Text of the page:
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Too dangerous to forget

Three decades after the Tiananmen Square massacre, the citizens of Hong Kong are confronting their own Communist incursion

Too dangerous to forget

June 4 candlelight vigil in Hong Kong. (Kin Cheung/AP)

Seventy-year-old Li Pu, with white hair and the air of an intellectual, will tell you he has little hope left for democracy in his beloved homeland of China.

Still, on a humid night on June 4, you would have found Li sitting on the bleachers at Victoria Park in Hong Kong, awaiting the start of a candlelight vigil as he does nearly every year, when his health permits. The June 4 commemoration draws tens of thousands of people to the park on the anniversary of the Tiananmen Square massacre—the world’s largest annual gathering commemorating the bloody 1989 crackdown on pro-democracy protests in Beijing.

“Even if we can’t do much,” Li says, “we must do what we can.”

Speaking in precise Mandarin, Li called the annual vigil “solace for your heart.” For 20 years Li (not his real name) taught in mainland China before his desire to better his country led him to participate in the 1989 protests. But after the Chinese army opened fire on peaceful civilians and students, a disheartened Li left for Hong Kong, then a British territory where many freedoms remained intact.

Since then, Britain has returned Hong Kong to China. And while China promised the territory a high degree of autonomy, many see that autonomy as disappearing.

“Hong Kong is not perfect,” said Li. “But it is free.” Each year, he sends messages to friends living in the mainland, reminding them that people haven’t forgotten about the massacre widely known as “June 4.”

This year’s 30th-anniversary commemoration saw a record turnout: 180,000 people, according to event organizers. The orderly crowd filled the park’s basketball courts, and each person clutched a lit candle while listening to speeches. Attendees sang the anthem of the 1989 protests, “Bloodstained Glory,” and chanted, “Vindicate June 4! Justice must prevail! End one-party rule!” Afterward, they collected their trash, and volunteers even scraped up candle wax that had dripped on the courts.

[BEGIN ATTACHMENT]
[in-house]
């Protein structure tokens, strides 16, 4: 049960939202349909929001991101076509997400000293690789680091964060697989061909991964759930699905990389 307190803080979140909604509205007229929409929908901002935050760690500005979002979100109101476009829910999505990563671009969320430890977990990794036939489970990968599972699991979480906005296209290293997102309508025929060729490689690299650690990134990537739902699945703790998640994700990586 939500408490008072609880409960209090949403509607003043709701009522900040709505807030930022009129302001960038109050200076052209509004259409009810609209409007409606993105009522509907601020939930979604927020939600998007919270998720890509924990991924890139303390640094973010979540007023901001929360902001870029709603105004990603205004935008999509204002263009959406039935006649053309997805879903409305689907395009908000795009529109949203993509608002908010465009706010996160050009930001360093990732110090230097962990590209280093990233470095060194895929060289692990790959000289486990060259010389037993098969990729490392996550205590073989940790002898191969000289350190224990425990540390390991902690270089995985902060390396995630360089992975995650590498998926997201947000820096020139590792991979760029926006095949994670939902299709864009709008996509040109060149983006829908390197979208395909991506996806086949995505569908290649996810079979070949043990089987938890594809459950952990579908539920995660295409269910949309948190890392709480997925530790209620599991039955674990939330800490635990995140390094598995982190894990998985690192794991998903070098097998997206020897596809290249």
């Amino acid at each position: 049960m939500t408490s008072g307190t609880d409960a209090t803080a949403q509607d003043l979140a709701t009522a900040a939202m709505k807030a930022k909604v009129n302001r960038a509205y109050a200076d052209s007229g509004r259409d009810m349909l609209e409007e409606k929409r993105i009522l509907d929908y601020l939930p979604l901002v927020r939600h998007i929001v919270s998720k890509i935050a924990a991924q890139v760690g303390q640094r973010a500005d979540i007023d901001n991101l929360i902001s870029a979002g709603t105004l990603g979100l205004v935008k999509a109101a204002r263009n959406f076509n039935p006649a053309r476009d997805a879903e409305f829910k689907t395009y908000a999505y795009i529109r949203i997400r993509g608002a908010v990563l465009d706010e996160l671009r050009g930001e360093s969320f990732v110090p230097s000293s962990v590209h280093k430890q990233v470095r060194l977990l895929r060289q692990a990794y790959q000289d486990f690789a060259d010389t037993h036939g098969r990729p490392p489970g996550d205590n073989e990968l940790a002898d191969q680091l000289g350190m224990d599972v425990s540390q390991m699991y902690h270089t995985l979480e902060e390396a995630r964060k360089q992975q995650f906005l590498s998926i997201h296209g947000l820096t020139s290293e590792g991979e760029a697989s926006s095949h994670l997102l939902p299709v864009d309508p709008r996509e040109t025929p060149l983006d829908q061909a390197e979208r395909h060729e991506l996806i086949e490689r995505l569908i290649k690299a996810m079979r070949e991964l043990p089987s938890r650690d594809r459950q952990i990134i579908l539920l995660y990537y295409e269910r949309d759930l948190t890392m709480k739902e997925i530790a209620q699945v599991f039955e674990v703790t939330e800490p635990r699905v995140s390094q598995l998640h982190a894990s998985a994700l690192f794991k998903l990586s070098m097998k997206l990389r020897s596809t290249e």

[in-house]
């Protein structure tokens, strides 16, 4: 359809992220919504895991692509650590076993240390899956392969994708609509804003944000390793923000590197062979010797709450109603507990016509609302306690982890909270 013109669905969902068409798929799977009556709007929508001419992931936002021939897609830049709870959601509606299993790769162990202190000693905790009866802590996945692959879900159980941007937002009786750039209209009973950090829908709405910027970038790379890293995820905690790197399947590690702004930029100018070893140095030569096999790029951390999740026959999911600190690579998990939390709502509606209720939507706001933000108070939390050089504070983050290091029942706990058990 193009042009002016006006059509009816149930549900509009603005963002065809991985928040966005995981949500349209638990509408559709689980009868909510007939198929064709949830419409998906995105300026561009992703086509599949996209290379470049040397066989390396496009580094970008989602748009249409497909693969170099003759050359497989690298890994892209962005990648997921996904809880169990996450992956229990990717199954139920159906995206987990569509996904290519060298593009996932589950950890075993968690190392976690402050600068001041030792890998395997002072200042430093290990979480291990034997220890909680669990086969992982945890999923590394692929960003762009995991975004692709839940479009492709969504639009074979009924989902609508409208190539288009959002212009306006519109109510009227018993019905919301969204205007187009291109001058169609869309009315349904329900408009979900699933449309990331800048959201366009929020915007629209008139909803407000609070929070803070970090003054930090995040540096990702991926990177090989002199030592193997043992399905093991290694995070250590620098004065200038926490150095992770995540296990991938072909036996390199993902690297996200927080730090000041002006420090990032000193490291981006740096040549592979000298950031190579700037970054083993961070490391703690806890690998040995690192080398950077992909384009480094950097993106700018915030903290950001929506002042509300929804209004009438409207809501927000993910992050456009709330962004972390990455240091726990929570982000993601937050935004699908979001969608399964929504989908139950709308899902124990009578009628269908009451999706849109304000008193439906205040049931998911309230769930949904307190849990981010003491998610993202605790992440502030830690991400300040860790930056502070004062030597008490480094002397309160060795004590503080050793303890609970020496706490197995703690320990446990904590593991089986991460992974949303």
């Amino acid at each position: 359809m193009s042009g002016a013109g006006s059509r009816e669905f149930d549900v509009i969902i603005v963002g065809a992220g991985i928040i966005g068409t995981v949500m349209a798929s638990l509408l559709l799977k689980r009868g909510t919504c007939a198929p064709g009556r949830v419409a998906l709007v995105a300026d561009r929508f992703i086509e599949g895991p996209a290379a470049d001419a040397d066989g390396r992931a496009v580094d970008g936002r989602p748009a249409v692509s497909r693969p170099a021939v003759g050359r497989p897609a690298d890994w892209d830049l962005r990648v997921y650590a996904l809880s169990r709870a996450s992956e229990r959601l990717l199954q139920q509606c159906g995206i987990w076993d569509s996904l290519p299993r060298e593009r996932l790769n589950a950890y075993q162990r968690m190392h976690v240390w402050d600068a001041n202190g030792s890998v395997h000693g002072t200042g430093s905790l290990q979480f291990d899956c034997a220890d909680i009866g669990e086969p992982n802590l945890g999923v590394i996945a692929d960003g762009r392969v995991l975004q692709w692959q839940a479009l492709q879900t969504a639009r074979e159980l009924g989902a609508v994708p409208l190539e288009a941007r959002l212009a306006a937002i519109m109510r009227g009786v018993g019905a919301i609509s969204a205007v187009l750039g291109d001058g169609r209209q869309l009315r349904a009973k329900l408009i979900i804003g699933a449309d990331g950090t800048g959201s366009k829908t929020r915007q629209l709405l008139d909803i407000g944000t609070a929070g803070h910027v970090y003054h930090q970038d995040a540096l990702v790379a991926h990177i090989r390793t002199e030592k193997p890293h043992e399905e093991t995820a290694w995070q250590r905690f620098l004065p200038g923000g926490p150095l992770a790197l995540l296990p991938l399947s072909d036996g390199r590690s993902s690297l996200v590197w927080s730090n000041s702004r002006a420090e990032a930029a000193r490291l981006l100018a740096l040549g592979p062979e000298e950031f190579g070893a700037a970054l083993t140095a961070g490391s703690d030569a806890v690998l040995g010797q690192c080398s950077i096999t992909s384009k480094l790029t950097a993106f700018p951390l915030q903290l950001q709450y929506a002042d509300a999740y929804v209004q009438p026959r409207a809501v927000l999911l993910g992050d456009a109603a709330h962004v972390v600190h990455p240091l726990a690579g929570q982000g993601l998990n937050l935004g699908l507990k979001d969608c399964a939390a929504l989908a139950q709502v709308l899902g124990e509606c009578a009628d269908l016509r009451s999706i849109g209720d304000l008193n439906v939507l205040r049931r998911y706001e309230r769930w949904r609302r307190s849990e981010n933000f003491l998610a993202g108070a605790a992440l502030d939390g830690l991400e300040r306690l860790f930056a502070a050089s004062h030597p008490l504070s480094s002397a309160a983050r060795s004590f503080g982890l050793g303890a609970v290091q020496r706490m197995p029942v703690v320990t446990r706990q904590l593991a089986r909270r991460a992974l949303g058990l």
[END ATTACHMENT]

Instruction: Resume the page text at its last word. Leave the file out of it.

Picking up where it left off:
This year’s commemoration held an added significance: Hong Kong is now fighting its own battle for democracy, mirroring the struggle Tiananmen Square protesters faced three decades ago. In the past few years, the Chinese Communist Party has increasingly encroached on Hong Kong, despite a promise to give the region autonomy until 2047.

Today the greatest threat to freedom in Hong Kong is the local government’s proposed amendments to extradition laws that would see people in Hong Kong sent to mainland China to face trials. Out of fear of the proposal, several vigil attendees WORLD spoke to were either unwilling to talk to foreign media or asked to use a pseudonym. Many fear that due to China’s lack of an independent judiciary and the Communist Party’s vindictiveness toward critics of the government, the extradition proposal would erode Hong Kong’s rule of law.

Anthony Wallace/AFP/Getty Images

A mother explains photos displayed in the June 4th Museum in Hong Kong. (Anthony Wallace/AFP/Getty Images)

THE ONLY MUSEUM dedicated to the Tiananmen Square massacre is located in a room on the 10th floor of a nondescript office building in Hong Kong’s busy Mongkok district. Inside, a digital counter marks the time that has elapsed since the massacre, and photos depict the weeks leading up to it. Memorabilia donated by the families of victims, including a bicycle helmet pierced by a bullet, sit inside a glass case. Some visitors congregate around a TV screen playing a documentary about Hong Kong reporters who witnessed the June 4 events, while others flip through binders filled with newspaper clippings about the crackdown.

The 1989 democracy protests began with the death of the reform-minded Secretary General Hu Yaobang. For seven weeks, students from Beijing universities congregated at Tiananmen Square—protesting, holding hunger strikes, and marching—to call for democracy, freedom of the press, and an end to government corruption. Chinese leaders took a hard-line response, denouncing the protest as “anti-government turmoil” and declaring martial law in Beijing. Meanwhile, workers and residents from all walks of life joined the students.

Everything changed on the night of June 3, when tanks rolled down the streets of Beijing, opening fire and even crushing civilians and students who stood in their way. By 5 a.m. the next day, the troops had emptied the square and left the city in chaos. “Changan Avenue, or the Avenue of Eternal Peace, Beijing’s main east-west thoroughfare, echoed with screams this morning as young people carried the bodies of their friends away from the front lines,” reported Nicholas Kristof in The New York Times on June 4, 1989. “The dead or seriously wounded were heaped on the backs of bicycles or tricycle rickshaws and supported by friends who rushed through the crowds, sometimes sobbing as they ran.”